But that spectacle made both participants a lot of money (an estimated 1.4 billion people watched it). It worked as a business venture, if not as entertainment. I would say this has a chance to be in the same league. You order this match for about 100 bucks and you'll very likely be sorry you did.

Will I buy it? Yeah, probably. By the time we get there, it's going to be pretty difficult to resist.


Tacoma to host Triple-A All-Star Game, but will any Rainiers get voted in?

Tacoma Rainiers

Tacoma to host Triple-A All-Star Game, but will any Rainiers get voted in?


While doing my mundane, weekly perusing of minor league baseball player stats a few weeks ago, I discovered the Triple-A All-star game will be hosted by the Tacoma Rainiers on the weekend of July 12 this year. That’s kind of cool for Seattle Mariners and baseball fans alike! The Pacific Coast League and the Independent League on the east coast are always loaded with prospects and promising players, but this year might be one of the best from an overall talent perspective.

While many of the minor league’s best – including Chicago White Sox third baseman Yoan Moncada (current leading vote-getter), Oakland shortstop Franklin Barreto and New York Mets shortstop Ahmed Rosario will likely be there, what about the host team? Who from Tacoma has a chance to represent the Mariners?


For those of you who haven’t voted for the Triple-A All-stars yet (don’t everyone raise their hands at once), the ballot includes a fair share of players from Tacoma – including Christian Bergman, Sam Gaviglio, Boog Powell, Tyler Smith and Ben Gamel.

If that list of names looks suspicious, it’s because they are all currently on the Mariners team, and contributing on a regular basis (for now…hopefully). I have no idea what the rules are as far as MLB service time and eligibility for the all-star game, but if I had to make an educated guess, I would word it as follows:

Any player currently on a major-league roster at the time of the Triple-A All-Star break will not be eligible to participate in the all-star weekend festivities. If a player was briefly called up or has ‘x-amount’ of innings pitched or fewer at the major-league level or ‘x-amount’ of at bats or fewer at the major league level this season and are currently assigned to the organization’s Triple-A team, then they are eligible to participate in the all-star game.

That’s not even remotely direct from a rule book. I just made that up, but I needed to establish a baseline for the rest of this column.


When I filled out my ballot a couple weeks ago, I was very conflicted with some of my PCL choices. I wanted to vote for Bergman and Caviglio, but I didn’t because they are up with the Mariners. Tuffy Gosewich, however, I didn’t feel compelled to vote for, nor did not voting for him make me upset. (Sorry Tuffers)

I was able to vote for Dan Vogelbach, who was with the Mariners briefly, but not enough to warrant not earning a vote. I also went with Tyler O’Neil – despite his .219 average. He does have 25 RBIs to go with six home runs and five steals.

Gamel, however, did not get my vote either. He might not see Triple-A again, but once the Mariners get healthy, who knows? It can make voting hard – especially if fans don’t know the guidelines.

For example, Cody Bellinger is on the ballot for first basemen. Last I knew he is the current favorite for National League rookie of the year and playing almost every day in L.A. Dodger fans would be pretentious enough to vote for him on the Triple-A ballot anyway. (Zing!)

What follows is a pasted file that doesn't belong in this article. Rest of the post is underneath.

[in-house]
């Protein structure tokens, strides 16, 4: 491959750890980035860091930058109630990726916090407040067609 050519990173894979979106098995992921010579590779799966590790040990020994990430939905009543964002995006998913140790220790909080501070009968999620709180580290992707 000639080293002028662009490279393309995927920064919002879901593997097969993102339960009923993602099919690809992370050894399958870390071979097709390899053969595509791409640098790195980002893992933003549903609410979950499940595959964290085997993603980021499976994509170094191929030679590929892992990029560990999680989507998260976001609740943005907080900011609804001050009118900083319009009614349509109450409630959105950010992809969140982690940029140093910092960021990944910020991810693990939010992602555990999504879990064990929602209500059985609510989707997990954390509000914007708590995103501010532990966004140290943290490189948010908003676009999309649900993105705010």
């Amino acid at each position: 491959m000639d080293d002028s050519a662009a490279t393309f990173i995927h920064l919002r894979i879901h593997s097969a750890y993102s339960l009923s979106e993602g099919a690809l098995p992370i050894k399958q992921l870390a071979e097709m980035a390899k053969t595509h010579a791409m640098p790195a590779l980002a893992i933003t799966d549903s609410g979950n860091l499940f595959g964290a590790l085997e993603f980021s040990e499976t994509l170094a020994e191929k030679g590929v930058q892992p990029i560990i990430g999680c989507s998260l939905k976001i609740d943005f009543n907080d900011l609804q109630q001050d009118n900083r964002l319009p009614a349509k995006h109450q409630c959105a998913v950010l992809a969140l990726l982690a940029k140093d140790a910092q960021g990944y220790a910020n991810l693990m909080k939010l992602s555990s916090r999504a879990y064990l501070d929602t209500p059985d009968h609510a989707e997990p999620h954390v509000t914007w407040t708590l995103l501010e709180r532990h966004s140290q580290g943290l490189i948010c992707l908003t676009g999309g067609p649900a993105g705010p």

There should be plenty of talent in Tacoma, even if some of the big-name guys get called up permanently within the next month. Aside from the three I already mentioned – Moncada, Barreto and Rosario – top prospect in Milwaukie’s system, outfielder Lewis Brinson, is putting together a strong season for the Colorado Sky Sox.

Derek Fisher in the Astros system seems to be leading the next wave of prospects to come out of the Houston pipeline. He is expected to make the trip to Tacoma along with Iowa’s catcher Victor Caratini to lead the PCL squad.

On the Independent League side, I don’t know if a lot of Canadians are voting or what’s going on, but barely behind the White Sox multi-million-dollar Cuban superstar investment Moncada in voting is the Buffalo Bisons’ (Blue Jays affiliate) Jake Elmore. Elmore, a second baseman, is hitting a mild .219, with zero home runs, 22 RBIs and eight steals. There are better second basemen to choose from – including Braves top prospect Ozzie Albies – hitting .262 with three home runs, 18 RBIs and 15 steals.

What are the Canadian voters doing to the Independent League voting? At least Rainiers fans have an excuse – all of their players are in the majors.

On a more serious note, if Rhys Hoskins of the Phillies doesn’t get called up soon, he will be a monster to watch in Tacoma in July as a first basemen representing the Lehigh Valley Iron Pigs (I just wanted to say Iron Pigs).


Good luck trying to vote for your all-stars, Tacoma and Seattle fans. Regardless of who gets in for the Rainiers (Gosewich will not), it will be a fun game to watch. Sometimes Triple-A games can be filled with aging players, trying to hang onto a career (Leonys Martin), or simply players who are better suited for the minor leagues than the big leagues (Gordon Beckham), but there is a good side to watching minor league baseball.

I drove to Buffalo back in the day to watch Stephen Strasburg’s Triple-A debut and it was arguably the best game I’ve ever been to. It had a World Series feel to it – seriously. I’ve been to both events, and seeing 99 on the ‘not-so-big screen’ to a packed house of maybe 20,000 cheering on the opponent’s pitcher was pretty awesome.

There will be plenty of star power on display in Tacoma. You might have to cheer for players from other teams this year, but think of it as you are simply enjoying the sport of baseball in an exhibition setting. It certainly doesn’t get much better than that.

The Mariners are winning again, so that’s good. The weather will get crappy-ish again, so that’s not as good, but enjoy your weekend anyway. If you get super bored, feel free to vote in the Triple-A All-Star game by visiting this link.